1334 East Livingston Avenue
Restored Rickenbacker House
The Rickenbacker family had outgrown their house on S. Pearl Street and began looking for a place where they could afford to build a home that would accommodate their growing family. William Rickenbacker found some land that could have been called a swamp, but for the cash-strapped family, it fit the bill.
Using most of their savings and a lot of credit, the family purchased a small piece of property (150' x 200') located outside the city limits on land that Eddie later described as open countryside. The little 4-room home they built between 1893 and 1895 housed 7 children and 2 adults. The building had no electricity, no running water, and no heating. Later, Eddie's father built on an addition to the back just so his wife Elizabeth had a place to cook. In the backyard they grew cabbage in the spring, and kept a herd of goats. As the herd grew larger, Eddie began delivering the excess milk the goats produced to several customers in the neighborhood.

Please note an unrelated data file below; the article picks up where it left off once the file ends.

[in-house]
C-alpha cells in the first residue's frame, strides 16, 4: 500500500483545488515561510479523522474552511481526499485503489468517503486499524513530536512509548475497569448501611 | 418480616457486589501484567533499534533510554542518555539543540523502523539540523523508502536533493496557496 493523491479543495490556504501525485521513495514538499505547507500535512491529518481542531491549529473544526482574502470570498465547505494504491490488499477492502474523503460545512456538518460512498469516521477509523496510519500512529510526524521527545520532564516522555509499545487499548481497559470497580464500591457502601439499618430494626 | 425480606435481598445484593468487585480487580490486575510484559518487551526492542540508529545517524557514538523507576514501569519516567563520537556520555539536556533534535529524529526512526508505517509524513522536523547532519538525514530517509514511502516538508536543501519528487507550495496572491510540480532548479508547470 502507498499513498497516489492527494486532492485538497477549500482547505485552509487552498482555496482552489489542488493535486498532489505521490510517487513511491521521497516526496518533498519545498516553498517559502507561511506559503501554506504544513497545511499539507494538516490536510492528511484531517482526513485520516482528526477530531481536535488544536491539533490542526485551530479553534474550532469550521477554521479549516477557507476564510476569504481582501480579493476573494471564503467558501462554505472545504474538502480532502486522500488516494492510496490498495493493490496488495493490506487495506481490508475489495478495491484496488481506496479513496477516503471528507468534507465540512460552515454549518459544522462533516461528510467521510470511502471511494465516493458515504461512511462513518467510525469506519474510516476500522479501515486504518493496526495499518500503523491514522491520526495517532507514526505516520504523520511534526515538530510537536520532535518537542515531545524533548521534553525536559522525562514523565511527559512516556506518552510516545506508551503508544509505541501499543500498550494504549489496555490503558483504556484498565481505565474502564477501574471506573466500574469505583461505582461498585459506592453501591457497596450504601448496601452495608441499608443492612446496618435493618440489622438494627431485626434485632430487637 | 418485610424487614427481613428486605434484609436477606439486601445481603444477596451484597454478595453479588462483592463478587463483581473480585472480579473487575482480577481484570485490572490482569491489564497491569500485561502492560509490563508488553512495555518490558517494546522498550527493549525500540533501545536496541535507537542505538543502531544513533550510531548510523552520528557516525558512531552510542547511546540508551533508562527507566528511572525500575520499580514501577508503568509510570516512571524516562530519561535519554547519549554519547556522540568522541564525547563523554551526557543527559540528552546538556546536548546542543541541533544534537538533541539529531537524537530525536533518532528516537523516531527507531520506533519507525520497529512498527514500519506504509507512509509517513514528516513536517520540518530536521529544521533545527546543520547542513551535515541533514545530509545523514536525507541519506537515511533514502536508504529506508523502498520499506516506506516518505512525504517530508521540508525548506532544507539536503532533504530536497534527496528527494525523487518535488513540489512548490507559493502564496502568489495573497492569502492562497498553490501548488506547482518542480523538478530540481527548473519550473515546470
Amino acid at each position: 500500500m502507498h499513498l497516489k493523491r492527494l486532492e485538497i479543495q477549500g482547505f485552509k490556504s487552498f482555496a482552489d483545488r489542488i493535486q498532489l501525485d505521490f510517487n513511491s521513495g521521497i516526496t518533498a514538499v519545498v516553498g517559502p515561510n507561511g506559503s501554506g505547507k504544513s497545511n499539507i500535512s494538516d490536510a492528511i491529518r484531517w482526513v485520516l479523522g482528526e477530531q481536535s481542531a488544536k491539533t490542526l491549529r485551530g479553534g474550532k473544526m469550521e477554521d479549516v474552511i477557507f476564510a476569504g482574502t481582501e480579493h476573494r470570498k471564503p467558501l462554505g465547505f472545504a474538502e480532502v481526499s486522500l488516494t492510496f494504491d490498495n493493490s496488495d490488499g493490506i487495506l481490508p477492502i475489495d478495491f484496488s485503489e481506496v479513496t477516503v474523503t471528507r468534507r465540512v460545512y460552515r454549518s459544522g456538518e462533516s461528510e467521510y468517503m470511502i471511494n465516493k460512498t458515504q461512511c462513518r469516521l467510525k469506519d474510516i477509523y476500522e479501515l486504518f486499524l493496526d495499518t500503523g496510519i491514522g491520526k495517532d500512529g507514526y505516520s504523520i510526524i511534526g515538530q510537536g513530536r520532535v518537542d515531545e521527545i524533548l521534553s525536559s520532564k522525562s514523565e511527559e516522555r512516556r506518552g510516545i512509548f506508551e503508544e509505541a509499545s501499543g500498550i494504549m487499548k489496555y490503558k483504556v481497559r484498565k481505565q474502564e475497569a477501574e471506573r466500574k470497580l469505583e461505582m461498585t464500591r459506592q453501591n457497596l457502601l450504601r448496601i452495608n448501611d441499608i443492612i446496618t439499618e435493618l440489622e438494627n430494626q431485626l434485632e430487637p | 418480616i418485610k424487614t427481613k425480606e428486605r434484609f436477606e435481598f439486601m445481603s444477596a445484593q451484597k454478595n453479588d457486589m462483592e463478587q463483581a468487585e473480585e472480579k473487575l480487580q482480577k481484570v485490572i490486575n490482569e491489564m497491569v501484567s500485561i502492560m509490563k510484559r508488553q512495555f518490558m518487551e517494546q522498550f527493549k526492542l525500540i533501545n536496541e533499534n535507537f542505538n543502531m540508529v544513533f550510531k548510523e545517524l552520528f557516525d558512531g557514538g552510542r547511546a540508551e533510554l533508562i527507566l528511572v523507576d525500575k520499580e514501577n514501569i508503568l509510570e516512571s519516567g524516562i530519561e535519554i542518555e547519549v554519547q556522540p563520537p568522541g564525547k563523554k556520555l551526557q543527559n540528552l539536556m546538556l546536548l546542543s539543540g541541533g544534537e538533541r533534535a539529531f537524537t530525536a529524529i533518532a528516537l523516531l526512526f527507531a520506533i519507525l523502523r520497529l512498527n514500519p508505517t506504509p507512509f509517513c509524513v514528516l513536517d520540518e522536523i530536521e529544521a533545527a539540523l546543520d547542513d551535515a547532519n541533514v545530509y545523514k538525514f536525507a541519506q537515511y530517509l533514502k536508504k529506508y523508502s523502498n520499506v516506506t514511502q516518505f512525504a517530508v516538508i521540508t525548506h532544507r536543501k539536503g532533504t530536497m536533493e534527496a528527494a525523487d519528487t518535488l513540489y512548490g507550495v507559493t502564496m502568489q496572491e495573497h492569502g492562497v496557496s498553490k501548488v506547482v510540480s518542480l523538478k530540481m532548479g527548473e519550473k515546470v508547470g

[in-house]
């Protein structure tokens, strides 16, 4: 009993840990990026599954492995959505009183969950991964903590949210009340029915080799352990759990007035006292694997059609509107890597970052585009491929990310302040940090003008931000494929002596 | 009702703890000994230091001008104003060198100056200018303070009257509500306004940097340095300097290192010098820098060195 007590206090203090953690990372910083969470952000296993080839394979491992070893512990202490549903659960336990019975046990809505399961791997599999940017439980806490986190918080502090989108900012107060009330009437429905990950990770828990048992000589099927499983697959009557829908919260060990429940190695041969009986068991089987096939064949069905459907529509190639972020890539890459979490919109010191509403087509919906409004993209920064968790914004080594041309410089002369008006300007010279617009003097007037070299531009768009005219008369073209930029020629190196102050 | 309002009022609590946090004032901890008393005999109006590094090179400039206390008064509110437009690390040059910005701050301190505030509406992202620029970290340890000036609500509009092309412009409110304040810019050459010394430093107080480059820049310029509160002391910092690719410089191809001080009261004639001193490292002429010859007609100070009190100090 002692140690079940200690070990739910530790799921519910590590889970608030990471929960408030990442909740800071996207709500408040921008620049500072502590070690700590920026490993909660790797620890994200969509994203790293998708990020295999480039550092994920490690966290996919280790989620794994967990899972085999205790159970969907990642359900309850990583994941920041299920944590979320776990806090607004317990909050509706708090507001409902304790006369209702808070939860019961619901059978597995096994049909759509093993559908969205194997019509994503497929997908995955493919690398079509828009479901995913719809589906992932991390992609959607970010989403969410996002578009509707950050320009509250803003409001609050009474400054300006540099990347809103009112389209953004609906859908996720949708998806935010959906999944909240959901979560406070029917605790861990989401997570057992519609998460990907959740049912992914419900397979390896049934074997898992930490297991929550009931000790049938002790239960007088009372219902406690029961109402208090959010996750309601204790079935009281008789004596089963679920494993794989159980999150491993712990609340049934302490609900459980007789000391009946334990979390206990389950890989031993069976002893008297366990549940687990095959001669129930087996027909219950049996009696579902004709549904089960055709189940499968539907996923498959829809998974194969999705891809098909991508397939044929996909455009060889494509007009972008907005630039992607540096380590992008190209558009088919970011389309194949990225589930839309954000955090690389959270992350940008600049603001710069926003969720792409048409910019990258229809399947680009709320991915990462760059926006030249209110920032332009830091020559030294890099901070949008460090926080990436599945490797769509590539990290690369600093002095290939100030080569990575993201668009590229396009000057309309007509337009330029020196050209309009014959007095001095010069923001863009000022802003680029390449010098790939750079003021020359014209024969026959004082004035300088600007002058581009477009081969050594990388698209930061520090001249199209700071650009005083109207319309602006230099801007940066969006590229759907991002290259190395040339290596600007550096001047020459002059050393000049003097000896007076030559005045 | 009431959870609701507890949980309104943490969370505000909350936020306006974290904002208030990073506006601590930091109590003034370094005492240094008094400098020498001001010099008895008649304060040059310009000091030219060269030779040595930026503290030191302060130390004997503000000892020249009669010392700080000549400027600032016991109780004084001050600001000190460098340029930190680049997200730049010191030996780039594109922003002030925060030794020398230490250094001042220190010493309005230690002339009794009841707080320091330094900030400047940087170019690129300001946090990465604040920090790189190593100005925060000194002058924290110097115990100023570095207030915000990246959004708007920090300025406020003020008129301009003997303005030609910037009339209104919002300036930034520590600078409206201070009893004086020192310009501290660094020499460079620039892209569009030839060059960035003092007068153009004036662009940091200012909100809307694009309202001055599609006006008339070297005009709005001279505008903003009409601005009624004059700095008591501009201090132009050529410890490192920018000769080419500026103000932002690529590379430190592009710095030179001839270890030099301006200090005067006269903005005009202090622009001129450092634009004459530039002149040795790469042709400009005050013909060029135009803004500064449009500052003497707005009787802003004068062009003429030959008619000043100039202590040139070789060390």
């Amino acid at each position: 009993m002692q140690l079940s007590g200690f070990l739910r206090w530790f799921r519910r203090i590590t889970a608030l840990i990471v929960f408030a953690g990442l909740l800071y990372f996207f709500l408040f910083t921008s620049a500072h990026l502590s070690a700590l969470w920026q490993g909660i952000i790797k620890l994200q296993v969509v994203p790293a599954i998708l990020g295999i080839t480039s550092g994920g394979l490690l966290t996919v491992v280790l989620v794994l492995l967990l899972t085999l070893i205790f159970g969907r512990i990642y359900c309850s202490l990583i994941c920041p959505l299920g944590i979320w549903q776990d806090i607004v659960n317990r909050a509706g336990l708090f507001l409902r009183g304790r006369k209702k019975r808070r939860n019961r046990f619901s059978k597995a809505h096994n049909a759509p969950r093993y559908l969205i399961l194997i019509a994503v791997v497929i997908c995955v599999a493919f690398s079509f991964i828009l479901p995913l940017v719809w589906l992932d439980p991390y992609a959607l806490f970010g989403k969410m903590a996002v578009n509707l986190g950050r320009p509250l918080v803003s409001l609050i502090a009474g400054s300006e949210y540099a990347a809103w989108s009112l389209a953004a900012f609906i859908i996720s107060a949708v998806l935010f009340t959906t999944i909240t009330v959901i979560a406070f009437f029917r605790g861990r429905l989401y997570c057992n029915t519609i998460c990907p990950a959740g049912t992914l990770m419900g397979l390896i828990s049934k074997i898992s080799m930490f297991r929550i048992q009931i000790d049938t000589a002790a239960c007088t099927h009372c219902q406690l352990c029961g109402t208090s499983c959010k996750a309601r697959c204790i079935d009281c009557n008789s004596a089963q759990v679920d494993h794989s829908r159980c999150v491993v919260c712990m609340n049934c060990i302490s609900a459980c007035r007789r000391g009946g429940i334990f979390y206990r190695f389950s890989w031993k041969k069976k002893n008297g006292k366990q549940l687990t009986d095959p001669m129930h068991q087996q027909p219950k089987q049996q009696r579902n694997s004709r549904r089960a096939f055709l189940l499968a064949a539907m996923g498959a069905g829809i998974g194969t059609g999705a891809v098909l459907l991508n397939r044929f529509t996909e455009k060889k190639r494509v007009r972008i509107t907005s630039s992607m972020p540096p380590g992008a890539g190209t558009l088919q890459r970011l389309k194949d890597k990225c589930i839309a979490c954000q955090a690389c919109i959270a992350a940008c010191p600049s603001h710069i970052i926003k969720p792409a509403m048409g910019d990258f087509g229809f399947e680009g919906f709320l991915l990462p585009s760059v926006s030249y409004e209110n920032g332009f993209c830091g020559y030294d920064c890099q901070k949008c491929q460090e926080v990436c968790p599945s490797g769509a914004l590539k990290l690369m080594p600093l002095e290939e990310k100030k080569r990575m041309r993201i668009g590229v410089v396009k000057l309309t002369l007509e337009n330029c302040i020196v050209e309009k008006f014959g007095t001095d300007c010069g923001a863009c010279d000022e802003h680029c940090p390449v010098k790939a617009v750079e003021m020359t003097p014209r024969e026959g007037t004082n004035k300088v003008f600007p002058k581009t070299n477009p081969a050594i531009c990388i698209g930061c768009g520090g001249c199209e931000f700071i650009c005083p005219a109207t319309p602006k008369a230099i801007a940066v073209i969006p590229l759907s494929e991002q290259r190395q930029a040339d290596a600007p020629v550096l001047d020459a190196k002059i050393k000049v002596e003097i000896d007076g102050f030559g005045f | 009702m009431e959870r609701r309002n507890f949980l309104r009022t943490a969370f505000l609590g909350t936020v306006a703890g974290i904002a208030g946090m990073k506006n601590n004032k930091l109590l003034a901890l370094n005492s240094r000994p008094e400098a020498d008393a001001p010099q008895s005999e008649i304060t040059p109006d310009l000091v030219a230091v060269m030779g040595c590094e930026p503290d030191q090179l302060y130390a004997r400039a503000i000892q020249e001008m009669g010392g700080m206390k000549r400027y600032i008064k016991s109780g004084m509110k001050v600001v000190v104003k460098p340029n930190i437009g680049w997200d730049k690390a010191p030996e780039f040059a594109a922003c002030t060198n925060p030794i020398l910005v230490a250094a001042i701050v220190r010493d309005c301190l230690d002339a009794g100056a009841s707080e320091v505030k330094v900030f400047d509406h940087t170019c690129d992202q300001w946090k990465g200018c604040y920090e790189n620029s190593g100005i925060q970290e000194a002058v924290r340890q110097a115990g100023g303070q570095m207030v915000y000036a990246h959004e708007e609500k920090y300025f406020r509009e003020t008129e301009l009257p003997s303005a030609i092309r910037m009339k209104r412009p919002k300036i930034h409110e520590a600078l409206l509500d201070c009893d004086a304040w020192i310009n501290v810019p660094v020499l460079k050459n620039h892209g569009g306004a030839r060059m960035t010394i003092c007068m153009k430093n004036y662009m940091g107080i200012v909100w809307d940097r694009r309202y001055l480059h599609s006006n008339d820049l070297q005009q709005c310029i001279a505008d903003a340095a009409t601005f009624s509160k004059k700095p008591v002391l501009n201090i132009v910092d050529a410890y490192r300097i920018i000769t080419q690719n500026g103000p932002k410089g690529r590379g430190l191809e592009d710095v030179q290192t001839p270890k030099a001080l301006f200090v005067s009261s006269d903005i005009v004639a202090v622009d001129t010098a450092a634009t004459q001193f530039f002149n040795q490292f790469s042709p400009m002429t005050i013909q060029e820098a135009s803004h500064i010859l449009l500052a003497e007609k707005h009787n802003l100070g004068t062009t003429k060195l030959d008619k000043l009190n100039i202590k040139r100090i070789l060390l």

The house remained in the family until 1960 and over time fell into disrepair even though it had been designated a National Historic Place. In 2006 an archaeology study was conducted on the property digging through decades of debris and dirt. During this dig, among other items, a number of marbles were found in the backyard which seemed to support Eddie's memoirs of being a proficient marble shooter in his youth..
The house is beginning a new life as part of a free science and history museum called Rickenbacker-Woods Science and History Museum. Sharing this small plot is the another house dedicated to Granville T. Woods an American inventor who held over 45 registered patents, most related to the railroad and telegraph. Woods was born in Columbus in 1856.